For embodiments in which the thin uniform layer 44 comprises or serves as a buffer layer, the thin uniform layer/buffer layer 44 is preferably amorphous or does not have the same lattice spacing as the underlying sacrificial layer 46. The metal atoms deposit on the thin uniform layer/buffer layer rather than on the underlying sacrificial layer 46, and the buffer layer substantially prevents a crystallographic orientation of the sacrificial layer 46 from producing a corresponding crystallographic orientation of the metal mirror layer 38. In an embodiment in which the thin uniform layer 44 comprises or serves as a buffer layer; in which the sacrificial layer 46 comprises a material selected from the group consisting of germanium and molybdenum; and in which the metal mirror layer 38 comprises aluminum, the thin uniform layer/buffer layer 44 preferably comprises a material selected from the group consisting of a silicon oxide (SiOx) and a silicon nitride (SixNy). The thin uniform layer/buffer layer 44 preferably has a thickness in the range of about 100 Å to about 700 Å. In a preferred embodiment, the thin uniform layer 44 comprises or serves as both an etch stop layer and a buffer layer.

In an embodiment, the thin uniform layer 44 comprises or serves as a template layer having a crystalline orientation that is substantially similar to a crystallographic orientation of the metal mirror layer. As discussed above, a depositing metal may tend to follow the crystallographic orientation of the underlying layer, producing a corresponding crystallographic orientation in the metal layer. This tendency may be used to advantage by selecting, for use as a thin uniform layer 44, a material that has a crystallographic orientation that would be desirable to impart to the metal layer. A thin uniform layer 44 formed of such a material thus serves as a crystallographic template that produces a substantially similar crystalline orientation in the subsequently deposited metal mirror layer 38. In an embodiment in which the thin uniform layer 44 also comprises or serves as a template layer; in which the sacrificial layer 46 comprises a material selected from the group consisting of a-Si, germanium and molybdenum; and in which the metal mirror layer 38 comprises aluminum, the thin uniform layer/template layer 44 preferably comprises a material selected from the group consisting of titanium and tungsten. The thin uniform layer/template layer 44 preferably has a thickness in the range of about 100 Å to about 700 Å. In a preferred embodiment, the thin uniform layer 44 comprises or serves as both an etch stop layer and a template layer.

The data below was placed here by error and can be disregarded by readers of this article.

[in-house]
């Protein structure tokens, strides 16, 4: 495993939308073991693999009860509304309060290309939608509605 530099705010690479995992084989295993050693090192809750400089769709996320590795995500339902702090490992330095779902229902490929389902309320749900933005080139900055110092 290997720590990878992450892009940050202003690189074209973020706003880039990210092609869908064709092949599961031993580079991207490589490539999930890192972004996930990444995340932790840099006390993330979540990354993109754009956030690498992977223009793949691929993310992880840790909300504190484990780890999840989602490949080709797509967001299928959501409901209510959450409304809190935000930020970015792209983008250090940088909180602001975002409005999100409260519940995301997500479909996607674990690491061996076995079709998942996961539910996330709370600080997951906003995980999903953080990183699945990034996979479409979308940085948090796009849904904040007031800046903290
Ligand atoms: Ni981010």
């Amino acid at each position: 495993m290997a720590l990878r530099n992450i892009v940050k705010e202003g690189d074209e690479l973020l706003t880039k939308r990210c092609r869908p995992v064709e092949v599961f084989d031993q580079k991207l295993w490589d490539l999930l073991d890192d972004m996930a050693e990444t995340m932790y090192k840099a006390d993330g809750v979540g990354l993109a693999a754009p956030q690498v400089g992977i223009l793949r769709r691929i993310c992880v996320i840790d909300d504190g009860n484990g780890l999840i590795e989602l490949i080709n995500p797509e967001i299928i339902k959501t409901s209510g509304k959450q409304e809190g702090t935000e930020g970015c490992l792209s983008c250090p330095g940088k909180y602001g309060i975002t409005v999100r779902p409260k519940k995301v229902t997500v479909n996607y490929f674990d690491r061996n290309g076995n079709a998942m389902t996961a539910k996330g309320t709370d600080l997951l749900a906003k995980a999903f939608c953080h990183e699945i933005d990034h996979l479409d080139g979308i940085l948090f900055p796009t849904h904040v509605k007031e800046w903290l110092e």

The processing steps used to fabricate the interferometric modulators and arrays thereof described herein are preferably selected in combination with the materials used for the fabrication of the sacrificial layer 46, the metal mirror layer 38 and the thin uniform layer 44 to bring about certain desired effects. For example, in one embodiment described above with reference to FIG. 9A, during etching of the second mirror layer 38 to form the portions 38 c, the etch stop layer 44 protects the underlying third sacrificial layer 46 c from being etched. In another embodiment described above with reference to FIG. 9G, the etch stop layer 44 a (underlying the second mirror layer 38 c) that is exposed by the removal of the sacrificial layers 46 a, 46 b, 46 c protects the second mirror layer 38 c during the etching of the sacrificial layers 46 a, 46 b, 46 c, 46 d. Thus, the etch stop layer may protect a sacrificial layer and/or a mirror layer from being etched during the removal of some other layer. During such etching, the material being etched is preferably removed at a rate that is at least about 10 times faster than the rate at which the etch stop layer is removed, preferably at least about 20 times faster. Thus, for example, with reference to FIG. 9A, during etching of the second mirror layer 38 to form the portions 38 c, the aluminum in the second mirror layer 38 is preferably removed by the etchant at a rate that is at least about 10 times faster than the rate at which the oxide in the etch stop layer 44 is removed by the etchant, and more preferably at least about 20 times faster. Likewise, with reference to FIG. 9G, during etching of the sacrificial layers 46 a, 46 b, 46 c, 46 d, the molybdenum in the sacrificial layers 46 a, 46 b, 46 c, 46 d is preferably removed by the XeF2 etchant at a rate that is at least about 10 times faster than the rate at which the oxide in the etch stop layer 44 is removed by the XeF2 etchant, and more preferably at least about 20 times faster.